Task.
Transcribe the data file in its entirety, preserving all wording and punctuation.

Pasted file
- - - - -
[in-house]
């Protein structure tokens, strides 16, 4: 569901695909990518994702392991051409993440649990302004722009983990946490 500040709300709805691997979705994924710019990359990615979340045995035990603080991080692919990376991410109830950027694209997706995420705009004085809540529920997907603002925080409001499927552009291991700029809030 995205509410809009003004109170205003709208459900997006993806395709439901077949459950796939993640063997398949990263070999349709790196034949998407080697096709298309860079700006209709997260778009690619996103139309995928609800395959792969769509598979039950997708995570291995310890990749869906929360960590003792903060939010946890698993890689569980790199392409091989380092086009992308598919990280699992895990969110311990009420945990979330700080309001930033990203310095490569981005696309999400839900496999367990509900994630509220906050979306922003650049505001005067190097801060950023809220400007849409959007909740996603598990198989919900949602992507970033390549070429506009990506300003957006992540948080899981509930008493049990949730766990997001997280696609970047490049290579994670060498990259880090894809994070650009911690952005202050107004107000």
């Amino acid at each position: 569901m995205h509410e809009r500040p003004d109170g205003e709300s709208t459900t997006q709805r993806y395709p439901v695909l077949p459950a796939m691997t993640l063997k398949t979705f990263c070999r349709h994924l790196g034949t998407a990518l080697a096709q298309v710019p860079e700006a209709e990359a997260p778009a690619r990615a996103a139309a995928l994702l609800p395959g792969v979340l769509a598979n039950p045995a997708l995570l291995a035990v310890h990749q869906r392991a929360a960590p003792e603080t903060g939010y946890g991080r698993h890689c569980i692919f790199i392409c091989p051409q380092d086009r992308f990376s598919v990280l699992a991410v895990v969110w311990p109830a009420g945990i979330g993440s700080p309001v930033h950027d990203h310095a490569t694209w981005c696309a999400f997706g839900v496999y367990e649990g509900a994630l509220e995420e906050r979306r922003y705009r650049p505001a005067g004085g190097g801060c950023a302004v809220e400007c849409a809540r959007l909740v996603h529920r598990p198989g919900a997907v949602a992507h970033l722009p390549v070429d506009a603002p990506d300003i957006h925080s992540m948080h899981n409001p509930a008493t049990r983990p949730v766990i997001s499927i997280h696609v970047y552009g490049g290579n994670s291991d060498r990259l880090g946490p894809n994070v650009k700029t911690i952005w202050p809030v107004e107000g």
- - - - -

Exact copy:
[in-house]
């Protein structure tokens, strides 16, 4: 569901695909990518994702392991051409993440649990302004722009983990946490 500040709300709805691997979705994924710019990359990615979340045995035990603080991080692919990376991410109830950027694209997706995420705009004085809540529920997907603002925080409001499927552009291991700029809030 995205509410809009003004109170205003709208459900997006993806395709439901077949459950796939993640063997398949990263070999349709790196034949998407080697096709298309860079700006209709997260778009690619996103139309995928609800395959792969769509598979039950997708995570291995310890990749869906929360960590003792903060939010946890698993890689569980790199392409091989380092086009992308598919990280699992895990969110311990009420945990979330700080309001930033990203310095490569981005696309999400839900496999367990509900994630509220906050979306922003650049505001005067190097801060950023809220400007849409959007909740996603598990198989919900949602992507970033390549070429506009990506300003957006992540948080899981509930008493049990949730766990997001997280696609970047490049290579994670060498990259880090894809994070650009911690952005202050107004107000």
């Amino acid at each position: 569901m995205h509410e809009r500040p003004d109170g205003e709300s709208t459900t997006q709805r993806y395709p439901v695909l077949p459950a796939m691997t993640l063997k398949t979705f990263c070999r349709h994924l790196g034949t998407a990518l080697a096709q298309v710019p860079e700006a209709e990359a997260p778009a690619r990615a996103a139309a995928l994702l609800p395959g792969v979340l769509a598979n039950p045995a997708l995570l291995a035990v310890h990749q869906r392991a929360a960590p003792e603080t903060g939010y946890g991080r698993h890689c569980i692919f790199i392409c091989p051409q380092d086009r992308f990376s598919v990280l699992a991410v895990v969110w311990p109830a009420g945990i979330g993440s700080p309001v930033h950027d990203h310095a490569t694209w981005c696309a999400f997706g839900v496999y367990e649990g509900a994630l509220e995420e906050r979306r922003y705009r650049p505001a005067g004085g190097g801060c950023a302004v809220e400007c849409a809540r959007l909740v996603h529920r598990p198989g919900a997907v949602a992507h970033l722009p390549v070429d506009a603002p990506d300003i957006h925080s992540m948080h899981n409001p509930a008493t049990r983990p949730v766990i997001s499927i997280h696609v970047y552009g490049g290579n994670s291991d060498r990259l880090g946490p894809n994070v650009k700029t911690i952005w202050p809030v107004e107000g």